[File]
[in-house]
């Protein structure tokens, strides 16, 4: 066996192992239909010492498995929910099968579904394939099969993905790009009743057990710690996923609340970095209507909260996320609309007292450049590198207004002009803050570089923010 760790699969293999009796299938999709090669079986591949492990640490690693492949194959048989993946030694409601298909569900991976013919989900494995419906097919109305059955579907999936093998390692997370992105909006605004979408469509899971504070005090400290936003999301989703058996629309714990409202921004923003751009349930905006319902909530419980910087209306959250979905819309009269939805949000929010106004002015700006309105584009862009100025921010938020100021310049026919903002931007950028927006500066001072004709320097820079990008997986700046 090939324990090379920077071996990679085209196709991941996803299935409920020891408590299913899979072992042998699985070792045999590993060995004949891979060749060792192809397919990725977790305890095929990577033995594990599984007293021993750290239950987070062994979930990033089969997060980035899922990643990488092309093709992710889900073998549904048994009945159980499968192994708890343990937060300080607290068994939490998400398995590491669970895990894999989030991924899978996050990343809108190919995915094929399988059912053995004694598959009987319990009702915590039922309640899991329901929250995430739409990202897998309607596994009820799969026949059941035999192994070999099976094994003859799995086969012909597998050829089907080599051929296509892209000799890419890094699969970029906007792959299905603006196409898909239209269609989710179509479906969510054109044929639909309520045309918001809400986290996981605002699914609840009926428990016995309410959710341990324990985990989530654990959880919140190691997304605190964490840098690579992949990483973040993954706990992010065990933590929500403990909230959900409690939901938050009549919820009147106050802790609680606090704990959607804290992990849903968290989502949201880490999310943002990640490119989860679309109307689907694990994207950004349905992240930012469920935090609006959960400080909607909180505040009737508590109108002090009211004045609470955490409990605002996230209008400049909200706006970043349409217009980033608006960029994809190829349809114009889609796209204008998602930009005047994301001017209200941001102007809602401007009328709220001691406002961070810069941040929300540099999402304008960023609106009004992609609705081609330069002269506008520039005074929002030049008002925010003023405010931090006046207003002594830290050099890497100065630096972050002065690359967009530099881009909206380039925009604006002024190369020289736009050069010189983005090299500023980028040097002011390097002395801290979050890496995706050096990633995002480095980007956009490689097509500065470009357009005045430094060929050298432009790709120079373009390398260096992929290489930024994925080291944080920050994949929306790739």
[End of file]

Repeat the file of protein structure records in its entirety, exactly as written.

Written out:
[in-house]
């Protein structure tokens, strides 16, 4: 066996192992239909010492498995929910099968579904394939099969993905790009009743057990710690996923609340970095209507909260996320609309007292450049590198207004002009803050570089923010 760790699969293999009796299938999709090669079986591949492990640490690693492949194959048989993946030694409601298909569900991976013919989900494995419906097919109305059955579907999936093998390692997370992105909006605004979408469509899971504070005090400290936003999301989703058996629309714990409202921004923003751009349930905006319902909530419980910087209306959250979905819309009269939805949000929010106004002015700006309105584009862009100025921010938020100021310049026919903002931007950028927006500066001072004709320097820079990008997986700046 090939324990090379920077071996990679085209196709991941996803299935409920020891408590299913899979072992042998699985070792045999590993060995004949891979060749060792192809397919990725977790305890095929990577033995594990599984007293021993750290239950987070062994979930990033089969997060980035899922990643990488092309093709992710889900073998549904048994009945159980499968192994708890343990937060300080607290068994939490998400398995590491669970895990894999989030991924899978996050990343809108190919995915094929399988059912053995004694598959009987319990009702915590039922309640899991329901929250995430739409990202897998309607596994009820799969026949059941035999192994070999099976094994003859799995086969012909597998050829089907080599051929296509892209000799890419890094699969970029906007792959299905603006196409898909239209269609989710179509479906969510054109044929639909309520045309918001809400986290996981605002699914609840009926428990016995309410959710341990324990985990989530654990959880919140190691997304605190964490840098690579992949990483973040993954706990992010065990933590929500403990909230959900409690939901938050009549919820009147106050802790609680606090704990959607804290992990849903968290989502949201880490999310943002990640490119989860679309109307689907694990994207950004349905992240930012469920935090609006959960400080909607909180505040009737508590109108002090009211004045609470955490409990605002996230209008400049909200706006970043349409217009980033608006960029994809190829349809114009889609796209204008998602930009005047994301001017209200941001102007809602401007009328709220001691406002961070810069941040929300540099999402304008960023609106009004992609609705081609330069002269506008520039005074929002030049008002925010003023405010931090006046207003002594830290050099890497100065630096972050002065690359967009530099881009909206380039925009604006002024190369020289736009050069010189983005090299500023980028040097002011390097002395801290979050890496995706050096990633995002480095980007956009490689097509500065470009357009005045430094060929050298432009790709120079373009390398260096992929290489930024994925080291944080920050994949929306790739």